15. supertrucker says:

    good article hellcat. i was at fishermens marine a few months ago and i introduced my self to your friend donaca as i remember seeing him in your video’s . he told me that i should come fishing with you guys some time. hopefully some time i could hook up with you guy’s to learn some tricks of the trade as far as jig and bobber fishing take care!

  16. Hellcat says:

    Absolutely, Brother! Are you on FB as well or no?

  17. Hellcat says:

    Matt I’m very sorry I delayed my answer to your question. I don’t know how I missed it. I’m glad you enjoyed the article and that it made sense without photos. Mission accomplished. Tell me first what you bobber rig looks like currently?

  18. supertrucker says:

    yes im on facebook. the store out here by where i live has all rods on sale for 30 percent off. was thinking of getting a float rod what would you recommend the 9 ft 6 or 10 ft 6. they have all the major brands. thanks

  19. Hellcat says:

    Hit the FB button on my home page and request me. And on the rod question…10.6

  20. Matt O'Connor says:

    Hey Chris,

    So my most recent setup has been a 10′ 6″ Float rod with a spinning reel running 14lb Fireline, Tied to a barrel swivel and usually to a 12lb, 24″ leader. That tied to a jig with or without a pink worm, or sometimes a yarnie or bait on a bait/egg loop hook with bait weight. Float wise, usually a 1/2 – 5/8 oz sliding float rigged on the Fireline, and a barrel type sliding weight. All balanced between jig, or bait weight and the weight below the float above the swivel. Hopefully that all makes sense…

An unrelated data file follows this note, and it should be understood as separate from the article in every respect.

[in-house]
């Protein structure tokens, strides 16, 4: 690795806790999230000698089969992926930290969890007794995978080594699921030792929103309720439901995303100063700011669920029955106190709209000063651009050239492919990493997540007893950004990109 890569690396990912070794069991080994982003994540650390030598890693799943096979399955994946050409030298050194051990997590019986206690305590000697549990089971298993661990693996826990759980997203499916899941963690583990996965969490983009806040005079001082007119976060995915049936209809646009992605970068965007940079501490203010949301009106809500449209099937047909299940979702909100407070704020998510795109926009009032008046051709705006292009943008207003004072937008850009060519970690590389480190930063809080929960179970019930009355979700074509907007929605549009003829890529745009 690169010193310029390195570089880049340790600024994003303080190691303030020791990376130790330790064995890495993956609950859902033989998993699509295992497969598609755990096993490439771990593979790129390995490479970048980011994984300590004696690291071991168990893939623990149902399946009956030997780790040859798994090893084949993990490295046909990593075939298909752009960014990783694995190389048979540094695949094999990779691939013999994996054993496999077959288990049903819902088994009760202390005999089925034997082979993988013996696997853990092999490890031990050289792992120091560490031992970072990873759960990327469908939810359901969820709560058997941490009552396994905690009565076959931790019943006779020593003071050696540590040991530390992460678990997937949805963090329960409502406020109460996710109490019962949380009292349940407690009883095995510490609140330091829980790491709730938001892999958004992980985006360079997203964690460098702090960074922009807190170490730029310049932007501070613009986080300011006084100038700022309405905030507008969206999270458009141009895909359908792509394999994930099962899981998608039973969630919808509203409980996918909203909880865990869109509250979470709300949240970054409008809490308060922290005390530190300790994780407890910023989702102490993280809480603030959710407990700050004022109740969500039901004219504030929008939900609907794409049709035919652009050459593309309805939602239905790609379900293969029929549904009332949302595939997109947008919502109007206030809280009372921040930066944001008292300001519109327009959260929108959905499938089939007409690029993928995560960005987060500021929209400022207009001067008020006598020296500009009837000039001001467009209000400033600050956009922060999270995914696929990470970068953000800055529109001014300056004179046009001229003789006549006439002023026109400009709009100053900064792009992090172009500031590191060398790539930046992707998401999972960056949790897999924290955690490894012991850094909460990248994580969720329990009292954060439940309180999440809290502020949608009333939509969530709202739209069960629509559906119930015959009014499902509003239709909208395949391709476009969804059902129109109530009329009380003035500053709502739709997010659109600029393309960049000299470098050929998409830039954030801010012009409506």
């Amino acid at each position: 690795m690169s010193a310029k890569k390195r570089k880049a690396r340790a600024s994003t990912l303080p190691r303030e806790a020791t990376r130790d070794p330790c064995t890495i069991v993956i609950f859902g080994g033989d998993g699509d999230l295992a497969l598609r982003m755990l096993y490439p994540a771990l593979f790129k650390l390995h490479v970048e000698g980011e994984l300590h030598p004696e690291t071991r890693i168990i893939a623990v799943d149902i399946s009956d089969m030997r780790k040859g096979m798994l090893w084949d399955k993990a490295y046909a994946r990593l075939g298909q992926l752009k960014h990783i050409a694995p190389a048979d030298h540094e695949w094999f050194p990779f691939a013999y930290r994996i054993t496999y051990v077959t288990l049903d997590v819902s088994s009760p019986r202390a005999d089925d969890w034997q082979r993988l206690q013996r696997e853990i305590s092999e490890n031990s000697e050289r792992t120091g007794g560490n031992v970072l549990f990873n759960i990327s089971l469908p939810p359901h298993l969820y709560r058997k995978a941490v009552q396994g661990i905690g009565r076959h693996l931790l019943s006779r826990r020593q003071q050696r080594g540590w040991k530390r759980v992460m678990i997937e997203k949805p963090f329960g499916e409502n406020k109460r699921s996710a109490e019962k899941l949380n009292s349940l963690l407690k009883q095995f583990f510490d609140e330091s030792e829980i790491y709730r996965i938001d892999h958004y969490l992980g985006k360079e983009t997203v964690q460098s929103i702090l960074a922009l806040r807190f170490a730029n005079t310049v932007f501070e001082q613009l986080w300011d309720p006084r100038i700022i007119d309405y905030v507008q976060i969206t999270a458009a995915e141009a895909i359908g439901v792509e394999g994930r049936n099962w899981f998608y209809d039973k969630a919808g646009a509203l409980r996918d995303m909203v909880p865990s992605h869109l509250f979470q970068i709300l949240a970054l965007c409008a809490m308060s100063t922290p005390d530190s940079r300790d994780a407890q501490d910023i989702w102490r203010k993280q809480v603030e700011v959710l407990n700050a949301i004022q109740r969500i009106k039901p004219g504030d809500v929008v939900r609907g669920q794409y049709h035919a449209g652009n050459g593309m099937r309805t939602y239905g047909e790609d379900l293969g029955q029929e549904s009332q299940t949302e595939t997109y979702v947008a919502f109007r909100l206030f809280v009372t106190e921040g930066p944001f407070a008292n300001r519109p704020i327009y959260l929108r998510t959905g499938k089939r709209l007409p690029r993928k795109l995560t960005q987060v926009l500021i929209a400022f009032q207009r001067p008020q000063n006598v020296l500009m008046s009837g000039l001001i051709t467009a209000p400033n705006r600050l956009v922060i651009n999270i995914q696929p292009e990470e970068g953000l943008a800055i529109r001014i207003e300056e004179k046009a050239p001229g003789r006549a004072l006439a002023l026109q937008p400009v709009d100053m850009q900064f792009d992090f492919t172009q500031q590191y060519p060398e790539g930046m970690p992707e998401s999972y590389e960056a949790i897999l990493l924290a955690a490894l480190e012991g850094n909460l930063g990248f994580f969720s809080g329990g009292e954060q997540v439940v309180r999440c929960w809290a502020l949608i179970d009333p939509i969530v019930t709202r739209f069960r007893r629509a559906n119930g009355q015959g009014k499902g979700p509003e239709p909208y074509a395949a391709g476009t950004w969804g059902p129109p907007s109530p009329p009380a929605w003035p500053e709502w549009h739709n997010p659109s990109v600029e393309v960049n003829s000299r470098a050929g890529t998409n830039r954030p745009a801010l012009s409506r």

Been thinking I need to switch to the in line weight setup. Originally I had a bunch of those sliding barrel type weights for Lake Trout bait Plunking so I went El cheapO’ and rigged that way.

    MattO

  21. The Hustler says:

    MattO it sounds like you are dialed, bud. I do like the inline weights myself, but I don’t know that it is any better than what you are running. 14 lbs fireline all the way. Love how it is so easy to mend. Chris’ recommendation.

  22. Headrush says:

    Good Artical, looks like I need to try few new things out when it comes to floats.

  23. BHoov says:

    Love this article most informative float fishing piece around

  24. Hellcat says:

    Thank you so much Brandon

  25. Les Baxter says:

    Your information is greatly helpful and the article helps and reinforces that my gear isn’t the reason my Bobber doesn’t fish on. Is it possible for you to post pictures of how to rig in this article for those of us that like to see examples while reading? I know I’m a hands on guy who likes to see as doing vs just reading. Once again, I am absorbing your helpful information.

  26. Jim Reed says:

    Still trying to figure out my Bobber and Jig game, but this as well as what you have shared with me and many others over the months will help out BIG TIME!! Thanks again for sharing H3LLCAT!!

  27. Hellcat says:

    Thank you so much for your support over the past two years brother. The REED’s are for REEL!